Shopping, Shortages and Shenanigans – The New Normal

Gone are the days of bemoaning the fact that my favorite local jeweler no longer has my Movado watch battery because they have gone exclusively Rolex. Never again will I need to sacrifice a morning in the waiting room of the Mercedes dealership sipping freshly ground flavored coffee and eating two hour old pastries while I impatiently wait for my 30,000 mile scheduled maintenance covered by the warranty. Sigh!

This is all sarcasm of course because I will take weeding my garden and cooing at our elusive bobcat from my front porch rocker any day over my consumer driven previous life. But I still have to purchase items and, rising inflation aside, there are big cracks in the consumer foundation appearing everywhere. Buckle up folks; it's time to put the nose to the grindstone.

As a trained proficient consumer I expect to find what I need somewhere. Wait, where did all those stores go? The big box store chain competition seems to be mostly shuttered at the local strip mall and on many Main Streets. From what I have recently observed the only places with thriving commerce, aka the old economy, are certain "A List" cities, locations that benefit from government operations and the larger college towns, also known as places where most people still have their jobs. For the rest of us plebs, it is not looking so rosy.

While most items we want or need are still obtainable for now, the acquisition process is becoming much more cumbersome to navigate and in some cases downright inconvenient. If this is frustrating for me now I can only imagine the sheer horror when we get to the part with outright shortages, rationing and rage once this all begins to really play out.

regular people with shaortages in venezuelaRegular people in Venezuela after shortages began

We are discovering that stores are stocking less and less while depending more than ever on "just in time" deliveries. Sometimes those deliveries are not just in time and the item I want is not available for a week, a month, or even more. I'm talking about common brand names for spaghetti sauces and things like horseradish.

Recently we were in a big box home improvement store and commented to an employee that the temperature was a bit hot inside. She explained that the thermostat for the entire store was regulated from headquarters and not even the store manager could fiddle with it. Centrally planned shopping experiences; you can't make this stuff up.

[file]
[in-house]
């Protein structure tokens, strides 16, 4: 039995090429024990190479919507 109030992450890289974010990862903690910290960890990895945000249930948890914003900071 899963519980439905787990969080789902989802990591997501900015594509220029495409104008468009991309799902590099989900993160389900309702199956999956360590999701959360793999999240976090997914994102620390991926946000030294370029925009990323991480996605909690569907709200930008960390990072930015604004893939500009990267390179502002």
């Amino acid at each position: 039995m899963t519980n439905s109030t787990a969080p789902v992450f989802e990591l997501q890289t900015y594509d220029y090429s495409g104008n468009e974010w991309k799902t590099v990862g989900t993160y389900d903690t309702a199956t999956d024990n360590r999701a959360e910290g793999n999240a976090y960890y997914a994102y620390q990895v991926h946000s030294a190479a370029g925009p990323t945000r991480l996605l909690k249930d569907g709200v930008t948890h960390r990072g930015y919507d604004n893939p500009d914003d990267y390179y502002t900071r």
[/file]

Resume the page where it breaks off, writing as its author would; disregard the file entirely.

This spring we visited a large garden center and purchased two pecan trees which needed to be planted near each other in order to cross pollinate. Unfortunately one did not survive transplanting, making it necessary to replace it. When we returned to the garden center we found they no longer had pecan trees in stock. After asking questions I located the woman we were told could special order another tree. When we approached her with our problem her answer shocked us.

The lady told us that "corporate” had recently "yanked" her authority to order things. Headquarters now decided what to send and which store would receive what, including the plants in her garden center, with no exceptions. If it wasn’t sent to the garden center by headquarters we apparently didn’t need it to begin with. So much for diversity of product and satisfying the customer’s needs.

There are other strange happenings in the world of buying "stuff". Some items are just disappearing completely. Because they are not “high demand" items perhaps no one is really missing them as of yet. Silly little things such as those canvas pocket organizers that fit five gallon buckets. I had bought a few for less than $7 each last year when we moved to the mountain, really good ones that will last 20+ years. They are great for hauling and organizing Cog's tools.

I also have one I tote back and forth to the garden each day with my drinking water and iPhone and all kinds of things I might need such as string, magic markers, seeds, hand tools, gloves etc. We found a need to purchase another and much to our surprise it was a no-go. Lowes is out, permanently. Home Depot is discontinuing them. Amazon has really expensive ones for $30 or more. You can get one that fastens around the outside, but they won't stay secure for long with much weight. So what happened? Did they just stop making them? Did the central shopping planners decide this wasn’t something we needed now?

Other disruptions in the purchasing force have included not being able to find the inexpensive clothes line used to hang laundry on. I opted for an expensive large quantity of synthetic clothes line that will hopefully last much longer, but the choice was no longer mine.